For power supplies I picked up a basic five-pack of 12VDC / 2A wall warts. While I only needed three, the cost for five was $7 more than buying three, and since I’ll have LED strip left over and will likely build some more arrays for elsewhere in the house, I wanted spares. They also happened to come with (very cheap) barrel to screw terminal adapters that worked well enough. (Amazon Link)

Initially I was going to mount the LED strips directly to the cabinets, but Dan convinced me that even while out of sight it would look much better in an enclosure, and he was right. The project feels properly finished this way and it looks tidy. The enclosures also add additional diffusion, making the light look smoother and more even and overall better. For this I chose some 1m long pieces of aluminum channel with a 60° milky white domed cover, then cut it to width for each cabinet section. (Amazon Link)

The light enclosures include screws and mounting clips, but I instead opted for tape, and picked up a 5 yard roll of 3M VHB 4910, which is specifically described as being good for Polycarbonate, Aluminum, and Acrylic/Polyurethane Paint; perfect for sticking these housings to the underside of cabinets. (Amazon Link)

Assembly was done by first determining the width of the housings, so I went with even-inch sizes that are just slightly narrower than the underside of the cabinet. This resulted in five pieces: 1x 22″, 1x 16-1/2″, and 3x 10-1/4″. With the cover snapped into the aluminum channel it all cut clean and easily using a circular miter saw with a fine tooth carbide blade.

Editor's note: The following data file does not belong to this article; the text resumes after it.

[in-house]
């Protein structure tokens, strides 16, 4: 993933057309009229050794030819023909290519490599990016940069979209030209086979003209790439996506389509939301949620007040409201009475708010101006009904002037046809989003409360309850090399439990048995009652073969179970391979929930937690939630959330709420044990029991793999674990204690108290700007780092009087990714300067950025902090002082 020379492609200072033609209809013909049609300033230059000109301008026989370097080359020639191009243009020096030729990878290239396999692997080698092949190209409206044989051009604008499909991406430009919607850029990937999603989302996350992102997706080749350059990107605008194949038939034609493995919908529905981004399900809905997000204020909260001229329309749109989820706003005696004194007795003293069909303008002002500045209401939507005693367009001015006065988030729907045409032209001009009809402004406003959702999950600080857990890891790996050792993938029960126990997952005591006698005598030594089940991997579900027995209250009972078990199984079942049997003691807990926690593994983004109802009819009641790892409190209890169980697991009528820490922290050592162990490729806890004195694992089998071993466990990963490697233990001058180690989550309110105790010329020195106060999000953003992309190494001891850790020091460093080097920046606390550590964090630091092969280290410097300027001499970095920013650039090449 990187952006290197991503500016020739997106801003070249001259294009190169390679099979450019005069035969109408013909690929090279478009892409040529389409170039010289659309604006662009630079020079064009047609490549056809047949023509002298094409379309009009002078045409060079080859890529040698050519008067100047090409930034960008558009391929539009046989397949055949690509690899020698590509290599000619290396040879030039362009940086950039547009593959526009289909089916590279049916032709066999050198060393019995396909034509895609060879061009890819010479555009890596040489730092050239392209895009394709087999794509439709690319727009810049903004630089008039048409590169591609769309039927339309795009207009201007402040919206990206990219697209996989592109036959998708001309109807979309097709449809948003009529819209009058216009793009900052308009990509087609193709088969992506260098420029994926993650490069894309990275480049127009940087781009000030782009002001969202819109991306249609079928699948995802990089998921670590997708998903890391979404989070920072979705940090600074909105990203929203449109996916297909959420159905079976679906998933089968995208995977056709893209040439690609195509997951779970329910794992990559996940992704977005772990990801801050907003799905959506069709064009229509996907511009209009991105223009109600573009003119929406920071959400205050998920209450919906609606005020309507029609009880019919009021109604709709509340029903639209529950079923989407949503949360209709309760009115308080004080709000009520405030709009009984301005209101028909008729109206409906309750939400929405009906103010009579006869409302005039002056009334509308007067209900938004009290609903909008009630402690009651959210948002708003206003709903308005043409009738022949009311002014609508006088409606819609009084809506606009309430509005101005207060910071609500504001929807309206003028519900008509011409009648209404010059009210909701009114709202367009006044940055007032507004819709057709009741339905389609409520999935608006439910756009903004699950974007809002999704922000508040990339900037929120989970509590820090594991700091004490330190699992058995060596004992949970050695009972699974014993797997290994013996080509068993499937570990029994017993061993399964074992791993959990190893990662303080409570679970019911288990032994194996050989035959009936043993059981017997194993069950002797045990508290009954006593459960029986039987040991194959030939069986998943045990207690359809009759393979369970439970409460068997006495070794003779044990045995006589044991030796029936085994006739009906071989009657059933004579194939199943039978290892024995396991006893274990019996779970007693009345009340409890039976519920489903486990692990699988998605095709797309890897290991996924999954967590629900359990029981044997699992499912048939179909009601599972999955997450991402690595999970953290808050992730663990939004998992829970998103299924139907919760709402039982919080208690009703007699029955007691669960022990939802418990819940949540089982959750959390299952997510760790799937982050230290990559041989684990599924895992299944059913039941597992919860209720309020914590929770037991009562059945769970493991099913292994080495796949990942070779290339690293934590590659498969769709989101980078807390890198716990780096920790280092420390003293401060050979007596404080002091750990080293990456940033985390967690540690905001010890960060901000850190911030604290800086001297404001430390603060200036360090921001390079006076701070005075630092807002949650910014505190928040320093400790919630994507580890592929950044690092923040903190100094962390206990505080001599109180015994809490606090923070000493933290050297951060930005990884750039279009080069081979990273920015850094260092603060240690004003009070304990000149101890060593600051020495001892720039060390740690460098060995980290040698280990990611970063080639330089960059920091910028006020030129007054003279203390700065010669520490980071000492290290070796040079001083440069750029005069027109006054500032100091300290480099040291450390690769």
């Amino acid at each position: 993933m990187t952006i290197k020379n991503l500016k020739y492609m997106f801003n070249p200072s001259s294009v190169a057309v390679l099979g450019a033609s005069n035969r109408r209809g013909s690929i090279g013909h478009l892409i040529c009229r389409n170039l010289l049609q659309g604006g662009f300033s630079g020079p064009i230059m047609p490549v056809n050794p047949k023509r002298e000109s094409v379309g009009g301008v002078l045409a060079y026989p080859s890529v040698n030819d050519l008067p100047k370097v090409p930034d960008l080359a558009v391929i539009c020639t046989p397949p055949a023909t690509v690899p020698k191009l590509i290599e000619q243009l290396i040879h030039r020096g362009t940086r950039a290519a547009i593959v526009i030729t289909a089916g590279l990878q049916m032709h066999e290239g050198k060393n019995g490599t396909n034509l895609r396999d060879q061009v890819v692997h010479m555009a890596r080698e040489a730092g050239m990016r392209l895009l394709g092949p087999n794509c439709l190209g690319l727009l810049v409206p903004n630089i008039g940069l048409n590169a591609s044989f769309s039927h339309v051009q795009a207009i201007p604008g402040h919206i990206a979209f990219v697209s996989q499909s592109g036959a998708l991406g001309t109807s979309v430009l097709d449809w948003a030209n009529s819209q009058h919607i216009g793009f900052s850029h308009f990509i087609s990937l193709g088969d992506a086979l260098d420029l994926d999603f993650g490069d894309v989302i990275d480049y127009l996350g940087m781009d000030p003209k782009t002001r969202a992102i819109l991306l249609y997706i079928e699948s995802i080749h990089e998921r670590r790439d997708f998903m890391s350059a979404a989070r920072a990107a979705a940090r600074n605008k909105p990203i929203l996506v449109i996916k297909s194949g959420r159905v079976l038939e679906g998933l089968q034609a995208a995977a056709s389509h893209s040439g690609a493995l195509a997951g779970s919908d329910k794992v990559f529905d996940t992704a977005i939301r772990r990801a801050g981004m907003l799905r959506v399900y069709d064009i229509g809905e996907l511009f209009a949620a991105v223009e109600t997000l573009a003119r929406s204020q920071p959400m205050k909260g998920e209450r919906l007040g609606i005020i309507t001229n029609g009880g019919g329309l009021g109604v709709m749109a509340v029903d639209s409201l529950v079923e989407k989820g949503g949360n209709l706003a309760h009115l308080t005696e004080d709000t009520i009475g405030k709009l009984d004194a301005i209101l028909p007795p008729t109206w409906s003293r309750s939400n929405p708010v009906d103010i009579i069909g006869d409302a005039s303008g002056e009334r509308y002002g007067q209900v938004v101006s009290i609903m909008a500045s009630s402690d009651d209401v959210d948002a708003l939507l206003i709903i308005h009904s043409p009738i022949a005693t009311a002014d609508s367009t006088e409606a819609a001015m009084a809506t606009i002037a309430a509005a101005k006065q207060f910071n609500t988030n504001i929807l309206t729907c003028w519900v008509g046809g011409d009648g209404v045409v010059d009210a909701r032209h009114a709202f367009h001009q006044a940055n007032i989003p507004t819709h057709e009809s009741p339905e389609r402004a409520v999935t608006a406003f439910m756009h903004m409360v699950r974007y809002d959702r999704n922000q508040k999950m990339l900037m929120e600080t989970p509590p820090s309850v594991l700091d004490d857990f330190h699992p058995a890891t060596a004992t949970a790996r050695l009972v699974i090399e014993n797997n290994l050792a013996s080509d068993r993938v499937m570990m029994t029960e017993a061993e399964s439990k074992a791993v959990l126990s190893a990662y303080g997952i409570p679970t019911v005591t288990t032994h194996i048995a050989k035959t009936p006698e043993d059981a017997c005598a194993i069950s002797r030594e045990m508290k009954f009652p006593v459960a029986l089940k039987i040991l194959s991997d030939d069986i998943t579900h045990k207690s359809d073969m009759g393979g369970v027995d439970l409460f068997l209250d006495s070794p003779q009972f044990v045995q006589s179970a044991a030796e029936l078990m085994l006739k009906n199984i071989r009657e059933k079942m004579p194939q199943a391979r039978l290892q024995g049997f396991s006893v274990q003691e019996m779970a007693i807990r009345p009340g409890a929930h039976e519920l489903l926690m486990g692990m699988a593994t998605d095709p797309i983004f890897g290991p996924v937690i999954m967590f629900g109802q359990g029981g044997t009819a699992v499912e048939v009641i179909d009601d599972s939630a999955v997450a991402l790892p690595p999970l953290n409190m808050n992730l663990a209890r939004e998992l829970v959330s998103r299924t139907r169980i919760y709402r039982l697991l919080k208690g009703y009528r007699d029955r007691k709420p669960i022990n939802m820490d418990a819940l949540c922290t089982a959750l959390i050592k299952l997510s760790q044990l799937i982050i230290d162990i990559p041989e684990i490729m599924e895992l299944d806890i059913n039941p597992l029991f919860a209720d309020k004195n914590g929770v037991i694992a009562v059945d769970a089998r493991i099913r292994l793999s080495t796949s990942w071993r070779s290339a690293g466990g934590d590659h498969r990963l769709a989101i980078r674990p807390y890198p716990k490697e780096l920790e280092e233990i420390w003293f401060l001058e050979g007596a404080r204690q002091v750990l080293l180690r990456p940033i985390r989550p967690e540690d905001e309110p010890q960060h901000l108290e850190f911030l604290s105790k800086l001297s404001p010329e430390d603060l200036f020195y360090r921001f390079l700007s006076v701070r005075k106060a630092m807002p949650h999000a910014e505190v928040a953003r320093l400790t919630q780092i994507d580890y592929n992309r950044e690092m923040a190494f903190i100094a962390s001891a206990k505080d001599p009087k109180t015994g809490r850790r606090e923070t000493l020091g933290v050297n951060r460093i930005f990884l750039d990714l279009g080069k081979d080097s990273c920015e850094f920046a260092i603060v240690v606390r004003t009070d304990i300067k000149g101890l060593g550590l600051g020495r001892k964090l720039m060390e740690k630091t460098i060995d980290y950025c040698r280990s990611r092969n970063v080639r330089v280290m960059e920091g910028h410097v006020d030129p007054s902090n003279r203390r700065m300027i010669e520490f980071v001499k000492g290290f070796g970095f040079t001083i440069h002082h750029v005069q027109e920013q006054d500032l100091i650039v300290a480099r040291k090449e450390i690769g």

I then cut LED strip to the next step shorter than the housing, soldered the supply wire, stuck the strip into the housing via it’s self-adhesive backing, fitted the endcaps, added hot-melt glue for strain relief at the solder area, and snapped the face on. For the corner cabinet lights I wired it in a T arrangement, with the two sides being fed from the center, and then a wire out of the center to head up to the cabinet. This arrangement was because the corner cabinet holds the outlet near the back left side and it minimizes wire distance. It may have also helped with voltage drop on a long-ish strip of LEDs, but I’m not sure the ~30″ total would be enough to actually cause a problem.

A small hole (3/16″) was drilled in the underside of the cabinet to run the wire up to the supply, cabinet undersides cleaned and strips stuck in place with VHB tape, wire was tacked in place with hot melt glue, and screw terminal to barrel adjuster adapters (which came with the power supplies) fitted. A bit of cable tying to tidy the cables in the cabinets and it’s all done.

Total cost for this project was $122.83, and that includes the unused 4000K strip that I bought as a test. There is enough extra left over to do at least another 10′ of enclosed light somewhere else in the house, so I might build some light strips for under my workbench shelves or perhaps where I have music gear in my closet.

Kristen and I are both really happy with how it came out. More than just filling in the room and serving as a night light it actually offers usable additional light when working on the counters, especially when cooking at the stove.